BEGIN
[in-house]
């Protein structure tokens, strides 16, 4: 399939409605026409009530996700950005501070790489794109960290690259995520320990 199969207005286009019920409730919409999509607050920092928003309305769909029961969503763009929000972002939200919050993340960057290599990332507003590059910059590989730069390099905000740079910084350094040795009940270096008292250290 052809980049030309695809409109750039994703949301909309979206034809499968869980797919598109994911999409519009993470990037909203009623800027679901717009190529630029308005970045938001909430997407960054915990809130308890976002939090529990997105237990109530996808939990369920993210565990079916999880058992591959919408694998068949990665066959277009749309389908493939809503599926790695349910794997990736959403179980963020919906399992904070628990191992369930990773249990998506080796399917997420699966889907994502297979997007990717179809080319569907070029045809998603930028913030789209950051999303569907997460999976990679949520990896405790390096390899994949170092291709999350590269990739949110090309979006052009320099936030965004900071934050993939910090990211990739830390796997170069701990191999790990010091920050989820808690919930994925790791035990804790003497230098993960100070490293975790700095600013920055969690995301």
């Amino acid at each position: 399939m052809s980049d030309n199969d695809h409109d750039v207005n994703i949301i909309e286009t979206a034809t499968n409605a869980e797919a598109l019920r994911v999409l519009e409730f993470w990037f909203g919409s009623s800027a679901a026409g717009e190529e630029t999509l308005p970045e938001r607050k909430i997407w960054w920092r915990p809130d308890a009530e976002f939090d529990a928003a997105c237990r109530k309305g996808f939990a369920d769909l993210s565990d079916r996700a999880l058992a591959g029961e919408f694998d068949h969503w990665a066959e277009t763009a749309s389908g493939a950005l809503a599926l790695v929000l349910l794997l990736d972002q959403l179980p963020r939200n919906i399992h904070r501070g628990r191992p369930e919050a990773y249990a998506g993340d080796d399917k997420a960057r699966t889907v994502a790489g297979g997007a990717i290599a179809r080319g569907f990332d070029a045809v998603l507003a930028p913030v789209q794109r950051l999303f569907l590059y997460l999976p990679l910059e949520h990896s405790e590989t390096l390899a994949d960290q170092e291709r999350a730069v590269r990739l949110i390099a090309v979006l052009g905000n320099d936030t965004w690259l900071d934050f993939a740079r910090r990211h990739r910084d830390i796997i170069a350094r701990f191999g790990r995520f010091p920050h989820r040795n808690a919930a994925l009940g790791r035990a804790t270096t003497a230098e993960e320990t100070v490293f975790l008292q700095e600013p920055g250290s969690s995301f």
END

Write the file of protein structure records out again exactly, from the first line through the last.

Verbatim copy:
[in-house]
């Protein structure tokens, strides 16, 4: 399939409605026409009530996700950005501070790489794109960290690259995520320990 199969207005286009019920409730919409999509607050920092928003309305769909029961969503763009929000972002939200919050993340960057290599990332507003590059910059590989730069390099905000740079910084350094040795009940270096008292250290 052809980049030309695809409109750039994703949301909309979206034809499968869980797919598109994911999409519009993470990037909203009623800027679901717009190529630029308005970045938001909430997407960054915990809130308890976002939090529990997105237990109530996808939990369920993210565990079916999880058992591959919408694998068949990665066959277009749309389908493939809503599926790695349910794997990736959403179980963020919906399992904070628990191992369930990773249990998506080796399917997420699966889907994502297979997007990717179809080319569907070029045809998603930028913030789209950051999303569907997460999976990679949520990896405790390096390899994949170092291709999350590269990739949110090309979006052009320099936030965004900071934050993939910090990211990739830390796997170069701990191999790990010091920050989820808690919930994925790791035990804790003497230098993960100070490293975790700095600013920055969690995301």
């Amino acid at each position: 399939m052809s980049d030309n199969d695809h409109d750039v207005n994703i949301i909309e286009t979206a034809t499968n409605a869980e797919a598109l019920r994911v999409l519009e409730f993470w990037f909203g919409s009623s800027a679901a026409g717009e190529e630029t999509l308005p970045e938001r607050k909430i997407w960054w920092r915990p809130d308890a009530e976002f939090d529990a928003a997105c237990r109530k309305g996808f939990a369920d769909l993210s565990d079916r996700a999880l058992a591959g029961e919408f694998d068949h969503w990665a066959e277009t763009a749309s389908g493939a950005l809503a599926l790695v929000l349910l794997l990736d972002q959403l179980p963020r939200n919906i399992h904070r501070g628990r191992p369930e919050a990773y249990a998506g993340d080796d399917k997420a960057r699966t889907v994502a790489g297979g997007a990717i290599a179809r080319g569907f990332d070029a045809v998603l507003a930028p913030v789209q794109r950051l999303f569907l590059y997460l999976p990679l910059e949520h990896s405790e590989t390096l390899a994949d960290q170092e291709r999350a730069v590269r990739l949110i390099a090309v979006l052009g905000n320099d936030t965004w690259l900071d934050f993939a740079r910090r990211h990739r910084d830390i796997i170069a350094r701990f191999g790990r995520f010091p920050h989820r040795n808690a919930a994925l009940g790791r035990a804790t270096t003497a230098e993960e320990t100070v490293f975790l008292q700095e600013p920055g250290s969690s995301f």